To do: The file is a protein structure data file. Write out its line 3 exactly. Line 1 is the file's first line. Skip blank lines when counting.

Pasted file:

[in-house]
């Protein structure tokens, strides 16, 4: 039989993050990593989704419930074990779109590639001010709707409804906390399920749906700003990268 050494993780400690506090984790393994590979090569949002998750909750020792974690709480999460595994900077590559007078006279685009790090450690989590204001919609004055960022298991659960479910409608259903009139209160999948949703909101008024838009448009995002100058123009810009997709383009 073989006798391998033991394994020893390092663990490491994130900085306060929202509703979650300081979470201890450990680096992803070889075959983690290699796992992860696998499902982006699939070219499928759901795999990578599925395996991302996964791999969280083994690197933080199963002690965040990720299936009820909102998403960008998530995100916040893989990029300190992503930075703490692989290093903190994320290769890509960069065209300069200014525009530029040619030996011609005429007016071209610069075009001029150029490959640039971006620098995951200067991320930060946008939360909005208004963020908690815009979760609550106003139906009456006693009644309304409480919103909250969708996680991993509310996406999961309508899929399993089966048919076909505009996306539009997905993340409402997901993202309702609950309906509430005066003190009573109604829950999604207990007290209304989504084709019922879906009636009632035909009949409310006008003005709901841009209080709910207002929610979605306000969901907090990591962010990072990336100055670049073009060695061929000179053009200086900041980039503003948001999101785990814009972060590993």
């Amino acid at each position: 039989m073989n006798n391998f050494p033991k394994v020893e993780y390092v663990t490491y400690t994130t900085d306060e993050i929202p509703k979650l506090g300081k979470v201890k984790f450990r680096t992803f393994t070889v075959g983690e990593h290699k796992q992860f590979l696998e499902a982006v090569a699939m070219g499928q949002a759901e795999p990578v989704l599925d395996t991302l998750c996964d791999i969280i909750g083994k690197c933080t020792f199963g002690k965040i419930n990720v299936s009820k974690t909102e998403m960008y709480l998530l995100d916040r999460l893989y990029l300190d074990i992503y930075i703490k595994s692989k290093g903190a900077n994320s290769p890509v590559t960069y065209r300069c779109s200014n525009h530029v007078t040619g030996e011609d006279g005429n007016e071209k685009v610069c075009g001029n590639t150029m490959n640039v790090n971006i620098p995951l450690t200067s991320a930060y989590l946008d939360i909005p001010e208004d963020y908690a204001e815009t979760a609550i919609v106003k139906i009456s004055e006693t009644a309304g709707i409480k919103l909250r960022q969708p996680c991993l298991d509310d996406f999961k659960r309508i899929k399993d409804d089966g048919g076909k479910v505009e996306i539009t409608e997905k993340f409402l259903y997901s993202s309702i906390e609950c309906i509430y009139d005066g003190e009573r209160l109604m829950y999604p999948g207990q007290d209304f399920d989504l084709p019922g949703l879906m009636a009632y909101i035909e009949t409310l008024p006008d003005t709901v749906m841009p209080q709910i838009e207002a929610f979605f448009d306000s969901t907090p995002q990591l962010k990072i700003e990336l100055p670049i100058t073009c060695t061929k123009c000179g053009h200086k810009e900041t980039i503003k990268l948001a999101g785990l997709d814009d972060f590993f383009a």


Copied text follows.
């Amino acid at each position: 039989m073989n006798n391998f050494p033991k394994v020893e993780y390092v663990t490491y400690t994130t900085d306060e993050i929202p509703k979650l506090g300081k979470v201890k984790f450990r680096t992803f393994t070889v075959g983690e990593h290699k796992q992860f590979l696998e499902a982006v090569a699939m070219g499928q949002a759901e795999p990578v989704l599925d395996t991302l998750c996964d791999i969280i909750g083994k690197c933080t020792f199963g002690k965040i419930n990720v299936s009820k974690t909102e998403m960008y709480l998530l995100d916040r999460l893989y990029l300190d074990i992503y930075i703490k595994s692989k290093g903190a900077n994320s290769p890509v590559t960069y065209r300069c779109s200014n525009h530029v007078t040619g030996e011609d006279g005429n007016e071209k685009v610069c075009g001029n590639t150029m490959n640039v790090n971006i620098p995951l450690t200067s991320a930060y989590l946008d939360i909005p001010e208004d963020y908690a204001e815009t979760a609550i919609v106003k139906i009456s004055e006693t009644a309304g709707i409480k919103l909250r960022q969708p996680c991993l298991d509310d996406f999961k659960r309508i899929k399993d409804d089966g048919g076909k479910v505009e996306i539009t409608e997905k993340f409402l259903y997901s993202s309702i906390e609950c309906i509430y009139d005066g003190e009573r209160l109604m829950y999604p999948g207990q007290d209304f399920d989504l084709p019922g949703l879906m009636a009632y909101i035909e009949t409310l008024p006008d003005t709901v749906m841009p209080q709910i838009e207002a929610f979605f448009d306000s969901t907090p995002q990591l962010k990072i700003e990336l100055p670049i100058t073009c060695t061929k123009c000179g053009h200086k810009e900041t980039i503003k990268l948001a999101g785990l997709d814009d972060f590993f383009a």